Teen molested by Catholic school teacher gets record $8 million from L.A. archdiocese


For more than a year, some at San Gabriel Mission High School had expressed concerns about Juan Ivan Barajas.

Officials received reports about suspicious behavior between the athletic director and students at the all-girls campus from a coach and a parent, as well as in at least two anonymous letters.

Still, Barajas continued to oversee the office he used repeatedly to molest a 15-year-old.

The Archdiocese of Los Angeles recently agreed to pay a record $8-million settlement to the victim, now 18. It is the largest individual settlement by the local church in a sex abuse case.


The incident has brought further shock waves to the Roman Catholic Church, roiled over the last year by a new series of priest sexual abuse scandals. According to local leaders, the church has imposed reforms designed to quickly identify abuse allegations and immediately take action.

The archdiocese on Tuesday said that the church had apologized to the student and that Archbishop Jose H. Gomez planned to meet with her and her family.

Over the last 15 years, the archdiocese has paid out more than $740 million in sexual abuse settlements.

Spokeswoman Adrian Marquez Alarcon said the difference in this case was that the archdiocese participated in determining the settlement. Allocations in the other sex abuse cases were “made by the counsel for the victims with court oversight,” she said. “The archdiocese did not participate in the determination.”

According to court documents, Barajas repeatedly abused the girl and eventually kidnapped her — taking her to Las Vegas in the summer of 2016 after his wife discovered evidence of the molestation on his cellphone.

After five days on the run, Barajas was found after his Lexus was spotted by a police officer in Henderson, Nev. Authorities rescued the girl and arrested Barajas, who also taught health classes at San Gabriel Mission High School.


Barajas, now 38, pleaded guilty to felony statutory sexual seduction. He was sentenced to three years in prison in Nevada and another three years in California.

“It is astounding this abuse was allowed to occur given all the training and procedures the archdiocese claims it has put in place since the priest-abuse scandals of the early 2000s,” said David Ring, the girl’s attorney.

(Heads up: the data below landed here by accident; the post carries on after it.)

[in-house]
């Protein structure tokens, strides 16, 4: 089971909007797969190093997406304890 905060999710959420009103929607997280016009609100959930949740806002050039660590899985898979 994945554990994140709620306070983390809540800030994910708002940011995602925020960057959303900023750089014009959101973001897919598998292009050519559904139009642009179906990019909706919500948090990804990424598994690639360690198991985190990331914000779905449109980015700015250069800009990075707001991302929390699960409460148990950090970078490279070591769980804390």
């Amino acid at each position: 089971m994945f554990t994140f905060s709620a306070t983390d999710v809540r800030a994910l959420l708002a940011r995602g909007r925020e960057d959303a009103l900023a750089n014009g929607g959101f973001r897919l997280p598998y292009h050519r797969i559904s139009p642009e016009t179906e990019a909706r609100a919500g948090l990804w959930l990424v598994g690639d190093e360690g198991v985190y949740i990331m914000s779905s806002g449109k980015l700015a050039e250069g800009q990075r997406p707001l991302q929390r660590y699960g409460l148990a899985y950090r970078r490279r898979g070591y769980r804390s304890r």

On Tuesday, the archdiocese said it recognized the “serious harm done to the life of the victim.”

“We hope that the settlement will allow her to heal and move forward with her education and lifetime goals,” a statement to The Times said. “The archdiocese apologizes for the impact that this caused in her life.”

Records show that before the 2016 incident, Barajas was the subject of repeated misconduct allegations involving other female students.

“The warning signs here were crystal clear,” Ring said. “The complaints about Barajas were unambiguous, and yet nothing was done.”


Alarcon, however, said the matters had been investigated at the time and no evidence was found of sexual misconduct involving students.

Among the previous accusations were two anonymous letters sent in August 2015 to school officials. One, sent to Monsignor Sal Pilato, the assistant superintendent of high schools for the archdiocese, said: “He takes the ones he likes to the office.”

A parent also had expressed concerns about Barajas to the principal, saying he tried to isolate her daughter and put his arm around her, records show.

In the summer of 2015, a year before Barajas was arrested, a coach at the school had expressed concerns about Barajas’ behavior with girls on campus. Albert Ahedo reported to the principal that — on more than 50 occasions — Barajas had taken a girl into his office, where the two were alone, according to court documents.

That fall, Ahedo told the principal he suspected that Barajas and a female student had had sex in his basement office after seeing them both leave the office and fix their clothes. He also reported that Barajas had been seen in his car with other female students.

According to records in the case, Barajas received a warning from the archdiocese — known as an “employee counseling notice” — for being alone with a minor.


“Mr. Barajas had not been fully respectful of school policies,” Alarcon said. “He was counseled according to archdiocesan policies.”

By April 2016, prosecutors said, Barajas had begun engaging in sexual acts with the girl he eventually would be convicted of assaulting. Court records indicate that he stuck paper over his office window to obstruct the view.

After his wife discovered text messages between him and the girl, Barajas kidnapped the teen and fled to Nevada, where he plied her with alcohol and repeatedly sexually assaulted her, authorities said.

The victim is emotionally scarred and continues to suffer panic attacks and flashbacks, according to court records.

Barajas currently is serving the last few months of his prison sentence in Nevada’s Lovelock Correctional Center, after which he will be transferred to California custody.


Twitter: @lacrimes